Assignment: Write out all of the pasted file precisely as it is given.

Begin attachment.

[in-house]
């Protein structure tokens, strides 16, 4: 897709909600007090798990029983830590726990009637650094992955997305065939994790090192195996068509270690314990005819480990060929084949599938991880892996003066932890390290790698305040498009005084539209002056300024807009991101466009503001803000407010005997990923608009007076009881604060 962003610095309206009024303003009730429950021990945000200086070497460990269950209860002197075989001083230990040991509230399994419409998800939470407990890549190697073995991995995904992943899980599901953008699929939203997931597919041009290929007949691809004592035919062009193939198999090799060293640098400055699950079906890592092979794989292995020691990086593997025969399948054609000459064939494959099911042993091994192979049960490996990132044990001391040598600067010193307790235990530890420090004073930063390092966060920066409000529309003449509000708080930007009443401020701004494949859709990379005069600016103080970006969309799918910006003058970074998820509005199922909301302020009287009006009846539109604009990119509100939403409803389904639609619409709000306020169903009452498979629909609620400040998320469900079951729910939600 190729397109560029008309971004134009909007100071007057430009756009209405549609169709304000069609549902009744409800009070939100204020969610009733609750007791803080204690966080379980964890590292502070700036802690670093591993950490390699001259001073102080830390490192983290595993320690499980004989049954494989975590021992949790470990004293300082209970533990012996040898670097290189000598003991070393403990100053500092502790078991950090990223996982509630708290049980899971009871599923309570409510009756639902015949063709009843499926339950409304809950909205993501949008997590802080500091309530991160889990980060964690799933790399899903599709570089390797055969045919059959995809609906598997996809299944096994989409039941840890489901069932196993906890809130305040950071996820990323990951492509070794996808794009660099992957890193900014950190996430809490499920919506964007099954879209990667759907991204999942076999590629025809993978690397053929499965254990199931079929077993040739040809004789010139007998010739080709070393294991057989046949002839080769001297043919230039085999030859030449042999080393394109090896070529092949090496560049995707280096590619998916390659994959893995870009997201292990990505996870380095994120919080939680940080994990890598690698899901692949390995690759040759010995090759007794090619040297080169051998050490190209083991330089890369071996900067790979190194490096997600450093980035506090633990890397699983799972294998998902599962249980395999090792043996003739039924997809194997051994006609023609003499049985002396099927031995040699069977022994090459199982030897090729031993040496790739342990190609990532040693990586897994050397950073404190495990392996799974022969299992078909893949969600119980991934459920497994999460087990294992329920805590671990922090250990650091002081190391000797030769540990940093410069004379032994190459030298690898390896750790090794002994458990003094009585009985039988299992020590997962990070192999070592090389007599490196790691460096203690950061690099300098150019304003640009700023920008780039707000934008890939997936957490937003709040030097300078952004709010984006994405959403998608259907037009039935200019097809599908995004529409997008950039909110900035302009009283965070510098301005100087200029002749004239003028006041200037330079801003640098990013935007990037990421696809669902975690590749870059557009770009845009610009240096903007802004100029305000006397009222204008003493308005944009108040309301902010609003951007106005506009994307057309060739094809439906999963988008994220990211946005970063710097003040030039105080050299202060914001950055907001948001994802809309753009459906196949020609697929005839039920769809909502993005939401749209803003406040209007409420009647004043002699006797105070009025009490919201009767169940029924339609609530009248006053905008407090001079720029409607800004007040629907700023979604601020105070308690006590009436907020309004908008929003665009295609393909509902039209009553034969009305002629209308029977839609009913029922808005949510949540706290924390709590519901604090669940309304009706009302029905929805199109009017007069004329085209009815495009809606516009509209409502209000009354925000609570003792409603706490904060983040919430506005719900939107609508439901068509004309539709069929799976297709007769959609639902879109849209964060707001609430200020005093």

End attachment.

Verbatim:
[in-house]
């Protein structure tokens, strides 16, 4: 897709909600007090798990029983830590726990009637650094992955997305065939994790090192195996068509270690314990005819480990060929084949599938991880892996003066932890390290790698305040498009005084539209002056300024807009991101466009503001803000407010005997990923608009007076009881604060 962003610095309206009024303003009730429950021990945000200086070497460990269950209860002197075989001083230990040991509230399994419409998800939470407990890549190697073995991995995904992943899980599901953008699929939203997931597919041009290929007949691809004592035919062009193939198999090799060293640098400055699950079906890592092979794989292995020691990086593997025969399948054609000459064939494959099911042993091994192979049960490996990132044990001391040598600067010193307790235990530890420090004073930063390092966060920066409000529309003449509000708080930007009443401020701004494949859709990379005069600016103080970006969309799918910006003058970074998820509005199922909301302020009287009006009846539109604009990119509100939403409803389904639609619409709000306020169903009452498979629909609620400040998320469900079951729910939600 190729397109560029008309971004134009909007100071007057430009756009209405549609169709304000069609549902009744409800009070939100204020969610009733609750007791803080204690966080379980964890590292502070700036802690670093591993950490390699001259001073102080830390490192983290595993320690499980004989049954494989975590021992949790470990004293300082209970533990012996040898670097290189000598003991070393403990100053500092502790078991950090990223996982509630708290049980899971009871599923309570409510009756639902015949063709009843499926339950409304809950909205993501949008997590802080500091309530991160889990980060964690799933790399899903599709570089390797055969045919059959995809609906598997996809299944096994989409039941840890489901069932196993906890809130305040950071996820990323990951492509070794996808794009660099992957890193900014950190996430809490499920919506964007099954879209990667759907991204999942076999590629025809993978690397053929499965254990199931079929077993040739040809004789010139007998010739080709070393294991057989046949002839080769001297043919230039085999030859030449042999080393394109090896070529092949090496560049995707280096590619998916390659994959893995870009997201292990990505996870380095994120919080939680940080994990890598690698899901692949390995690759040759010995090759007794090619040297080169051998050490190209083991330089890369071996900067790979190194490096997600450093980035506090633990890397699983799972294998998902599962249980395999090792043996003739039924997809194997051994006609023609003499049985002396099927031995040699069977022994090459199982030897090729031993040496790739342990190609990532040693990586897994050397950073404190495990392996799974022969299992078909893949969600119980991934459920497994999460087990294992329920805590671990922090250990650091002081190391000797030769540990940093410069004379032994190459030298690898390896750790090794002994458990003094009585009985039988299992020590997962990070192999070592090389007599490196790691460096203690950061690099300098150019304003640009700023920008780039707000934008890939997936957490937003709040030097300078952004709010984006994405959403998608259907037009039935200019097809599908995004529409997008950039909110900035302009009283965070510098301005100087200029002749004239003028006041200037330079801003640098990013935007990037990421696809669902975690590749870059557009770009845009610009240096903007802004100029305000006397009222204008003493308005944009108040309301902010609003951007106005506009994307057309060739094809439906999963988008994220990211946005970063710097003040030039105080050299202060914001950055907001948001994802809309753009459906196949020609697929005839039920769809909502993005939401749209803003406040209007409420009647004043002699006797105070009025009490919201009767169940029924339609609530009248006053905008407090001079720029409607800004007040629907700023979604601020105070308690006590009436907020309004908008929003665009295609393909509902039209009553034969009305002629209308029977839609009913029922808005949510949540706290924390709590519901604090669940309304009706009302029905929805199109009017007069004329085209009815495009809606516009509209409502209000009354925000609570003792409603706490904060983040919430506005719900939107609508439901068509004309539709069929799976297709007769959609639902879109849209964060707001609430200020005093």